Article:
Welfare reform continues to put thousands of Croydon families and individuals at risk of homelessness and place increasing pressure on council finances as administrative costs spiral, a cabinet report this week revealed.
Since April 2013, the introduction of universal credit, the benefit cap and the four-year freeze in benefits – including the Local Housing Allowance – has affected over 26,000 people living in Croydon, who have lost a total of over £31 million in benefits from April 2013 to April 2017.
As a result, the number of homeless households in temporary accommodation because they cannot afford their rent has risen significantly in the borough, almost doubling over the last four years.
In the report approved Monday night, Croydon Council outlined the extent of the crisis facing thousands of local families and individuals. Also, the budget implications as the local authority bears the escalating costs not only of financially supporting families in need but of tenant rent arrears and housing benefit debt.
“These are seriously challenging times for thousands of Croydon families and individuals affected by the benefit cap and the roll-out universal credit, who have lost or are at risk of losing their home because they cannot afford the rent.
“As a council we have been determined to provide help through our Gateway division. The first of its kind, Croydon’s Gateway seeks to proactively identify and help families and individuals affected by the welfare reforms and at risk of homelessness through a range of support services covering housing, benefits, debt management and social care assessment.
“From April 2016 our approach has helped more than 1,700 families avoid homelessness, over 2,000 people to become more financially independent, and more than 1,500 with personal budgeting support – a process Croydon developed with jobcentre plus which has since been rolled out nationally.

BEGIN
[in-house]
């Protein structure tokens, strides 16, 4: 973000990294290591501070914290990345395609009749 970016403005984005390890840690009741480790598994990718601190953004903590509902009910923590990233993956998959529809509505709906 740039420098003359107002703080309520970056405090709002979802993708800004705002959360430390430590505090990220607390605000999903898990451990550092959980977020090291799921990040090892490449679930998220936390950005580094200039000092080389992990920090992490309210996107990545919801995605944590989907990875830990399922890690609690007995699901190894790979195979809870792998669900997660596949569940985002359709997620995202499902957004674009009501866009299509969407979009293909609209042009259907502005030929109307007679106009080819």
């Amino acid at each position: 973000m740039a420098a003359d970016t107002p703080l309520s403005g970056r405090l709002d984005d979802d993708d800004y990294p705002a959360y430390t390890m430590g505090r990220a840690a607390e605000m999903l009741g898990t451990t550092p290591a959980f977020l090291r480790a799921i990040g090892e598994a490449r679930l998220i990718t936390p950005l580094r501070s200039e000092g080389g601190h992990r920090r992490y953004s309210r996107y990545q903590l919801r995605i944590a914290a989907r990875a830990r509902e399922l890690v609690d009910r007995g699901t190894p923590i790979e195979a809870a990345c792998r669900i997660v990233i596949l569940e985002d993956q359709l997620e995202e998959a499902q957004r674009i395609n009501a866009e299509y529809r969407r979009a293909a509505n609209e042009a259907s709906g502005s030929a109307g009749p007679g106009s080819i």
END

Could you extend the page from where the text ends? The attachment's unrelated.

“We are reaching out to help more people at risk than ever before as we develop and expand the Gateway service. However, we remain extremely concerned about the worsening impact on families and individuals affected by these damaging cuts. The reduction of the benefit cap in November 2016 has further reduced the weekly budgets of some of our poorest residents, who were already struggling to make ends meet.
“We continue to lobby Government about the very real effects of welfare reform on families and individuals in our borough. We also continue to raise our concerns about the collective impact on local authorities, footing the bill for the costs of flawed government policy – with a particular focus on vulnerable customers that require support of nightly paid bed and breakfast, and the obvious issues of how these families are at increased risk in relation to the design and delivery of universal credit.”
Councillor Hamida Ali, cabinet member for communities, safety and justice
Croydon’s pioneering approach has led to Government recognition as a trailblazer authority for its determination to prevent homelessness. Last year the council was awarded £1.4million from the Rough Sleeping Grant and the Homeless Prevention Trailblazers funds, to help tackle rough sleeping and prevent homelessness among vulnerable families and individuals.